supreme

1 [suh-preem, soo-]
adjective
1.
highest in rank or authority; paramount; sovereign; chief.
2.
of the highest quality, degree, character, importance, etc.: supreme courage.
3.
greatest, utmost, or extreme: supreme disgust.
4.
last or final; ultimate.

Origin:
1510–20; < Latin suprēmus, superlative of superus upper, adj. derivative of super (see super-)

supremely, adverb
supremeness, noun
Dictionary.com Unabridged

supreme

2 [suh-preem, -preym, soo-]
noun
suprême ( def 3 ).

suprême

[suh-preem, -preym, soo-; French sy-prem]
noun
1.
Also called sauce suprême. a velouté made with a rich chicken stock.
2.
Also called suprême de volaille. a dish prepared or served with this sauce, especially boned chicken breast.
3.
Also, supreme.
a.
a bowl or the like designed for the serving of cold foods in an inner container that is nestled in cracked ice.
b.
a dessert or appetizer served in such a container.

Origin:
< French < Latin suprēmus supreme1

Dictionary.com Unabridged
Based on the Random House Dictionary, © Random House, Inc. 2014.
Cite This Source Link To supreme
Collins
World English Dictionary
supreme (sʊˈpriːm, sjʊ-)
 
adj
1.  of highest status or power: a supreme tribunal
2.  (usually prenominal) of highest quality, importance, etc: supreme endeavour
3.  greatest in degree; extreme: supreme folly
4.  (prenominal) final or last, esp being last in one's life or progress; ultimate: the supreme judgment
 
[C16: from Latin suprēmus highest, from superus that is above, from super above]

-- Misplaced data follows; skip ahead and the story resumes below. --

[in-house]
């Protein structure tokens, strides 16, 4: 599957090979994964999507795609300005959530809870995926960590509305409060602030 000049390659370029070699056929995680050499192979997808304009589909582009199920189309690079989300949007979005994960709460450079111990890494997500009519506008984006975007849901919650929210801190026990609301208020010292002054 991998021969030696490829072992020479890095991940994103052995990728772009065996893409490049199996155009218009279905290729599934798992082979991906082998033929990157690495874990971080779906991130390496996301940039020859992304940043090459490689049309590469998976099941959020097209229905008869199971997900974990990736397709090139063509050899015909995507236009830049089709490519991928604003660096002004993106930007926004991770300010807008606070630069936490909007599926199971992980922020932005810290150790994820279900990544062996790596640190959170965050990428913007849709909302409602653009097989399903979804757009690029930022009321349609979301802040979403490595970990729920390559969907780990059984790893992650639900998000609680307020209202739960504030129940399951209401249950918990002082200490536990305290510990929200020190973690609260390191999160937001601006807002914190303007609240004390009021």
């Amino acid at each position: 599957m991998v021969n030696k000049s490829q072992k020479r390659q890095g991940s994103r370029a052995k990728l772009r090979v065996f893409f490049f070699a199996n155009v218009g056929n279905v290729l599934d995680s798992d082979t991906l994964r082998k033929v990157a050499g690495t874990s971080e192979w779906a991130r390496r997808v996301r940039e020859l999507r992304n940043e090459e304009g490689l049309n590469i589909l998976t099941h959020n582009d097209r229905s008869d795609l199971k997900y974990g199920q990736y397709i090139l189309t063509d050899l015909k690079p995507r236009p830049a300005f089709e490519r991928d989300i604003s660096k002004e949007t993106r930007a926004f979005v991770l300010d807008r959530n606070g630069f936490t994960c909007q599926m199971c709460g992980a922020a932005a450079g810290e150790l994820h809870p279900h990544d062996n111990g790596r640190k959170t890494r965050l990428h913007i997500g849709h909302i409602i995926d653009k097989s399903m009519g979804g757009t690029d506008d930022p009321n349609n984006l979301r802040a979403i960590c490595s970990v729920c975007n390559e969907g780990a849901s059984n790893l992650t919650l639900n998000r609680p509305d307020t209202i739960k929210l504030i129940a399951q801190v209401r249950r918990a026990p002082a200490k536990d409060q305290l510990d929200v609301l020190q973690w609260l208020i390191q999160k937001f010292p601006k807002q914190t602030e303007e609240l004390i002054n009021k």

su'premely
 
adv
 
su'premeness
 
n

suprême (sʊˈpriːm, -ˈprɛm, sjʊ-)
 
n
1.  Also called: suprême sauce a rich velouté sauce made with a base of veal or chicken stock, with cream or egg yolks added
2.  the best or most delicate part of meat, esp the breast and wing of chicken, cooked in suprême sauce
 
[French: supreme]

Collins English Dictionary - Complete & Unabridged 10th Edition
2009 © William Collins Sons & Co. Ltd. 1979, 1986 © HarperCollins
Publishers 1998, 2000, 2003, 2005, 2006, 2007, 2009
Cite This Source
Etymonline
Word Origin & History

supreme
1523, from M.Fr. suprême, from L. supremus "highest," superlative of superus "situated above," from super "above" (see super-). Supreme Being first attested 1699; Supreme Court is from 1709. Supremacist is attested from 1959, originally with ref. to racial beliefs.
Online Etymology Dictionary, © 2010 Douglas Harper
Cite This Source
Example sentences
The second law will rule supreme though gravity can interfere.
He was a poet-naturalist-and, of course, a supreme self-dramatist.
The king is an absolute monarch with supreme executive, legislative, and
  judicial powers.
The cross-country trip is the supreme example of the journey as the destination.
Copyright © 2014 Dictionary.com, LLC. All rights reserved.
  • Please Login or Sign Up to use the Recent Searches feature
FAVORITES
RECENT

;